OTTAWA — As investigators continue to dig for human remains in the backyard of the former home of accused serial killer Camille Cleroux, questions remain about why police didn't recover them before now.
A man who said he was friends with Cleroux more than 20 years ago said he led police a month ago to the spot where human remains were discovered Monday by a construction crew.
Robert Fling said he contacted cops shortly after Cleroux was charged with the murders of three women in June 2010 because of their long-lost friendship.
Two of the bodies have never been found.
Fling was a teen who Cleroux befriended because they lived within a few doors of each other when Cleroux's wife, 27-year-old Lise Roy, disappeared in 1990.
"At first, they thought maybe I knew what had happened to her or even had some involvement because I was friends with him," he said. "I actually phoned them. I heard the news and I called the homicide detectives and told them what I knew."
It was about a month ago, he said, when he took a homicide detective to Cleroux's former back yard. He pointed out a few "points of interest" while they were there. One of those points was a tomato garden in the yard, where the remains of a body was uncovered Monday by a construction crew.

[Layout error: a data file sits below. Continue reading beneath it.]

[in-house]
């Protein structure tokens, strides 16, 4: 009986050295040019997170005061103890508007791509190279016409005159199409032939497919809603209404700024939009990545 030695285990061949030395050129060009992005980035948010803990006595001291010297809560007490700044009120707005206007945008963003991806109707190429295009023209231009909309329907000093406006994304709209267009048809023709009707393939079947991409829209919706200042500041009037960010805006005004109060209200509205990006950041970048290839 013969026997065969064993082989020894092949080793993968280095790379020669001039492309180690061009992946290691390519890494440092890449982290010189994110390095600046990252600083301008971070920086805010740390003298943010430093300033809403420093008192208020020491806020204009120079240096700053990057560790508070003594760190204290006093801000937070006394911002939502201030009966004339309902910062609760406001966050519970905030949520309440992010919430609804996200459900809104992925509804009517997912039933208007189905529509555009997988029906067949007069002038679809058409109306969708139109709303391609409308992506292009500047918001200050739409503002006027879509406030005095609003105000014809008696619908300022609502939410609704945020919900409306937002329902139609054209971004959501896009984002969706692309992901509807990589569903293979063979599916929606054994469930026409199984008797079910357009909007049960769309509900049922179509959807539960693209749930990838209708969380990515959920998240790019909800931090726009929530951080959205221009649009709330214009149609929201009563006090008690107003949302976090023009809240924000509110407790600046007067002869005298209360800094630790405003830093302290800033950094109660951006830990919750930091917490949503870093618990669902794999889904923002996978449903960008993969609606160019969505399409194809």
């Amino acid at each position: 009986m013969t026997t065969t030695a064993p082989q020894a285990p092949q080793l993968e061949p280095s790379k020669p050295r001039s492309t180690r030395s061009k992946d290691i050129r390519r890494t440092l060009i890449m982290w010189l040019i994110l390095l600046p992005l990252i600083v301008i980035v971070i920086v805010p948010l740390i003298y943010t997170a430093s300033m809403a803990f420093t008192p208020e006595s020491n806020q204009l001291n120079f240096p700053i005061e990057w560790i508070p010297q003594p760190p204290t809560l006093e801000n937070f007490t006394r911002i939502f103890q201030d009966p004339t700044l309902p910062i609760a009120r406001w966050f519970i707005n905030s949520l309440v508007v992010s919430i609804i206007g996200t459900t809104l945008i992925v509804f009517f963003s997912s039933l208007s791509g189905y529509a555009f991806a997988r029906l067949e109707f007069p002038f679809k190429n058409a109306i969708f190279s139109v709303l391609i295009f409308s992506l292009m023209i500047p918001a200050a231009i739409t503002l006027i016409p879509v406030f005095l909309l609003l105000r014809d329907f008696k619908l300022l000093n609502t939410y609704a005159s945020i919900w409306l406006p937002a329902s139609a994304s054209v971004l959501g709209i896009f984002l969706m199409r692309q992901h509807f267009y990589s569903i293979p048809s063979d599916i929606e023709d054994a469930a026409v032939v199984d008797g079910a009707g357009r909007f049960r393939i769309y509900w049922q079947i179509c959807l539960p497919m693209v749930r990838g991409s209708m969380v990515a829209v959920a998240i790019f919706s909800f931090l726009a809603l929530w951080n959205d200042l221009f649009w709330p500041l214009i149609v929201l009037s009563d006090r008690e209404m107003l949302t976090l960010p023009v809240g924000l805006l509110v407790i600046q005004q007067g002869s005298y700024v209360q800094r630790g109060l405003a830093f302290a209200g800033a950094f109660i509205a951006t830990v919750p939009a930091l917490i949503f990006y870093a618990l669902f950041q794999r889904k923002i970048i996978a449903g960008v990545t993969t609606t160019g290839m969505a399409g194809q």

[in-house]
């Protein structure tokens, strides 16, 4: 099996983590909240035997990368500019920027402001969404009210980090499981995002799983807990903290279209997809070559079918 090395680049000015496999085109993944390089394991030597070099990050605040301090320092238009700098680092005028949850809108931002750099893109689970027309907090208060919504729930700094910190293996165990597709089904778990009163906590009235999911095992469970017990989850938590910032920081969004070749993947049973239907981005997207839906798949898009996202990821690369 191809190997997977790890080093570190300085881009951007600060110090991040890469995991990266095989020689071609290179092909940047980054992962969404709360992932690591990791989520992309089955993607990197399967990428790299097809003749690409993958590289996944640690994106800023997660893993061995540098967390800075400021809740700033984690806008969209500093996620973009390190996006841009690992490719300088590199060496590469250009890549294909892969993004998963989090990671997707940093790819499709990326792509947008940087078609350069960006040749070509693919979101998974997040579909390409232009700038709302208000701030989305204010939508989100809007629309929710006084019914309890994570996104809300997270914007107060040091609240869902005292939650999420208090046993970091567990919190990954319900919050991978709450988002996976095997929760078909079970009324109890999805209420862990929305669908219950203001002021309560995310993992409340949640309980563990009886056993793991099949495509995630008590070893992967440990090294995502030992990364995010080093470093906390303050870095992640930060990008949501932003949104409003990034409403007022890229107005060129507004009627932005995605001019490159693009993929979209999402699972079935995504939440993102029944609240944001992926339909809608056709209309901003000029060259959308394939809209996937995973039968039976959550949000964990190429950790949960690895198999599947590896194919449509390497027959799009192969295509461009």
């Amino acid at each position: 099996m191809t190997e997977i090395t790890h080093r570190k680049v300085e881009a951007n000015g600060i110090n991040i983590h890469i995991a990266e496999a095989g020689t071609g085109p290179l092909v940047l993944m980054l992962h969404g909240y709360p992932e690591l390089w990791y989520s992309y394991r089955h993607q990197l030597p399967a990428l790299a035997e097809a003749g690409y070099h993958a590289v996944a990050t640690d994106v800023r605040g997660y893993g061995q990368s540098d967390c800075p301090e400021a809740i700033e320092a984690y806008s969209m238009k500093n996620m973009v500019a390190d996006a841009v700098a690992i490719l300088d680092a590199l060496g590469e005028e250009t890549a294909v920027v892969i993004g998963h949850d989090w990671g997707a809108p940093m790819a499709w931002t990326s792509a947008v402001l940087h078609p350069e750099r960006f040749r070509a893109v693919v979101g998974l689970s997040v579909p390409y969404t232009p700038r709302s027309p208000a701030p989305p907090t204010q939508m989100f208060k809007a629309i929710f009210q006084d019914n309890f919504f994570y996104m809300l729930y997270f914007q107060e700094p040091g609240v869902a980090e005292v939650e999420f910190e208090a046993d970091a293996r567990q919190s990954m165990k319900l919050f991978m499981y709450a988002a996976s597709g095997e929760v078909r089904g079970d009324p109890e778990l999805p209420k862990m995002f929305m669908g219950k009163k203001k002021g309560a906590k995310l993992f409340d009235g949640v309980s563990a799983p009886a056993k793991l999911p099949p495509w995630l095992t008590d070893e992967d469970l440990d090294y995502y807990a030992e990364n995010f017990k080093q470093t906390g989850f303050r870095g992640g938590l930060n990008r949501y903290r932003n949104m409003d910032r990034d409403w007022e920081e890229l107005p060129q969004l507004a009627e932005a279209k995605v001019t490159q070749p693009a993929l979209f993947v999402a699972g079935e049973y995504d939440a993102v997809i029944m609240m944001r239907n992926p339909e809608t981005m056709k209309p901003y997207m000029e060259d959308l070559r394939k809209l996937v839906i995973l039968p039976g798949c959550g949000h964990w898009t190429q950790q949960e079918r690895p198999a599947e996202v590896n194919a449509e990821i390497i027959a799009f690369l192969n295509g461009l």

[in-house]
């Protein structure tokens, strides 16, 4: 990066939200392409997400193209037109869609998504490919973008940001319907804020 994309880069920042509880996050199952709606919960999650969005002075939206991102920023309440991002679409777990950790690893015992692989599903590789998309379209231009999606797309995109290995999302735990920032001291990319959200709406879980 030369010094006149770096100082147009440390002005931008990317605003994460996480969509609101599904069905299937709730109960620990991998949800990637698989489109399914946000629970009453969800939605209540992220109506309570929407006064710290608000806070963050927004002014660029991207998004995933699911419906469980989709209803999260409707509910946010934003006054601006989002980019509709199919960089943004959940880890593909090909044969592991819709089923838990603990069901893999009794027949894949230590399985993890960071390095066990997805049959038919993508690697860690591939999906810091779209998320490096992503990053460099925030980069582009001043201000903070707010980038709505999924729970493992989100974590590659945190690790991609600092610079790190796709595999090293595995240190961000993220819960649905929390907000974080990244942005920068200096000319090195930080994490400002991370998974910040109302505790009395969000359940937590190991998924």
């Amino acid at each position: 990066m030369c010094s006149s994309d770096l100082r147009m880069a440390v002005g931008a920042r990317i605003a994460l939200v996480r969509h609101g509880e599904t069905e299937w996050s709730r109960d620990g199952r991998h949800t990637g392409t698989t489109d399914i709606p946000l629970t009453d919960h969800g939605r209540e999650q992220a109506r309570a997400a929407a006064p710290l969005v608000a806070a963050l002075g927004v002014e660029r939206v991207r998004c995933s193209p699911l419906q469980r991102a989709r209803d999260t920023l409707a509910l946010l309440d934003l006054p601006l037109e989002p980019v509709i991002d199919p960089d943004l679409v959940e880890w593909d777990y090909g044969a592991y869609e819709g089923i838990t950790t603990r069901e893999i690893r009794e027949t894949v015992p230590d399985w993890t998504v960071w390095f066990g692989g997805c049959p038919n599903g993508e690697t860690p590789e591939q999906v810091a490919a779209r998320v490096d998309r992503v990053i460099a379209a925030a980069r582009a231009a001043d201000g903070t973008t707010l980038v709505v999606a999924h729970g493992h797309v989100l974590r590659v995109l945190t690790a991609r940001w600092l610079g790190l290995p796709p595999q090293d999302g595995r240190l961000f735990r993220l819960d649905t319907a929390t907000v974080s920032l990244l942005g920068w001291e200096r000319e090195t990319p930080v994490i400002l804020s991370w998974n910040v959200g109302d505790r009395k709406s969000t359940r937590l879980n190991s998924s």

He said Cleroux planted the tomatoes right after his wife went missing.
"He told me that she attacked him in the middle of the night and that he had charged her with assault," Fling said. "That was the last we ever saw of her."
On Tuesday, Fling was at Cleroux's preliminary hearing when he heard about the discovery.
"When the detectives pulled me aside and told me that someone was digging up the tomato plants and that a body was found there, I was shocked. I had been there with them a month ago."
He could only speculate as to why police didn't dig up the garden themselves already.
Contacted Tuesday night, Chief Vern White couldn't confirm one of his detectives had been in the backyard with Fling.
On Wednesday, spokesman Const. Marc Soucy said police would neither confirm nor deny the grave site visit. At the same time, cops took great effort to expand the police line to make it increasingly difficult for onlookers to see the crime scene.
Cleroux, who once lived in the house, is charged with first-degree murder in the deaths of Paula Leclair, 64, who was found dead last spring, as well as Roy and Jean Rock, 32, who disappeared in 2003.
Soucy said the dig would be a "slow, archeological" operation.
Physical anthropologist Janet Young said the most difficult part will be matching an identity to the bones.